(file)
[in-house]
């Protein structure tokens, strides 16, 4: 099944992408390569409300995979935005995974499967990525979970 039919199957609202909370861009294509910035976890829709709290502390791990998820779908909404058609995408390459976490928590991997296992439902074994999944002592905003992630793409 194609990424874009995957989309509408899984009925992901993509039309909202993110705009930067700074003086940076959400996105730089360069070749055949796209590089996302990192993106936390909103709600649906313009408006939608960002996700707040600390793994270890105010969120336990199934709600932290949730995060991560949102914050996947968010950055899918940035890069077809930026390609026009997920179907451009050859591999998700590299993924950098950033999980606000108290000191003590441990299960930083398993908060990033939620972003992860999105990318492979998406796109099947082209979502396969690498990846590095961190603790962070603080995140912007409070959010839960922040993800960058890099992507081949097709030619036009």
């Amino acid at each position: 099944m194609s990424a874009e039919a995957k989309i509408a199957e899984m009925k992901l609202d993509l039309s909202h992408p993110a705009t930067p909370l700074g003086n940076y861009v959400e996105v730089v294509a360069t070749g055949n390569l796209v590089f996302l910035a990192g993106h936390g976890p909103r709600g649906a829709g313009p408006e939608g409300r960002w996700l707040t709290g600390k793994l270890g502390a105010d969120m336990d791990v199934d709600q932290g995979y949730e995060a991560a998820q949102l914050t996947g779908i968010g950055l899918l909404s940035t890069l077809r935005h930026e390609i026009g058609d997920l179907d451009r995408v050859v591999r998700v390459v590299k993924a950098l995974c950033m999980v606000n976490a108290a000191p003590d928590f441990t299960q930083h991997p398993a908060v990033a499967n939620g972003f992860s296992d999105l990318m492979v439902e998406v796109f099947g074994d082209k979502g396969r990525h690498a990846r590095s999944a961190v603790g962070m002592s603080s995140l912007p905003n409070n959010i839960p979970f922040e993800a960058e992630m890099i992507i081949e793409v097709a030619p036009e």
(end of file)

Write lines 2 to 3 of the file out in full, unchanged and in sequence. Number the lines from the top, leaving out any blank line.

């Protein structure tokens, strides 16, 4: 099944992408390569409300995979935005995974499967990525979970 039919199957609202909370861009294509910035976890829709709290502390791990998820779908909404058609995408390459976490928590991997296992439902074994999944002592905003992630793409 194609990424874009995957989309509408899984009925992901993509039309909202993110705009930067700074003086940076959400996105730089360069070749055949796209590089996302990192993106936390909103709600649906313009408006939608960002996700707040600390793994270890105010969120336990199934709600932290949730995060991560949102914050996947968010950055899918940035890069077809930026390609026009997920179907451009050859591999998700590299993924950098950033999980606000108290000191003590441990299960930083398993908060990033939620972003992860999105990318492979998406796109099947082209979502396969690498990846590095961190603790962070603080995140912007409070959010839960922040993800960058890099992507081949097709030619036009």
């Amino acid at each position: 099944m194609s990424a874009e039919a995957k989309i509408a199957e899984m009925k992901l609202d993509l039309s909202h992408p993110a705009t930067p909370l700074g003086n940076y861009v959400e996105v730089v294509a360069t070749g055949n390569l796209v590089f996302l910035a990192g993106h936390g976890p909103r709600g649906a829709g313009p408006e939608g409300r960002w996700l707040t709290g600390k793994l270890g502390a105010d969120m336990d791990v199934d709600q932290g995979y949730e995060a991560a998820q949102l914050t996947g779908i968010g950055l899918l909404s940035t890069l077809r935005h930026e390609i026009g058609d997920l179907d451009r995408v050859v591999r998700v390459v590299k993924a950098l995974c950033m999980v606000n976490a108290a000191p003590d928590f441990t299960q930083h991997p398993a908060v990033a499967n939620g972003f992860s296992d999105l990318m492979v439902e998406v796109f099947g074994d082209k979502g396969r990525h690498a990846r590095s999944a961190v603790g962070m002592s603080s995140l912007p905003n409070n959010i839960p979970f922040e993800a960058e992630m890099i992507i081949e793409v097709a030619p036009e």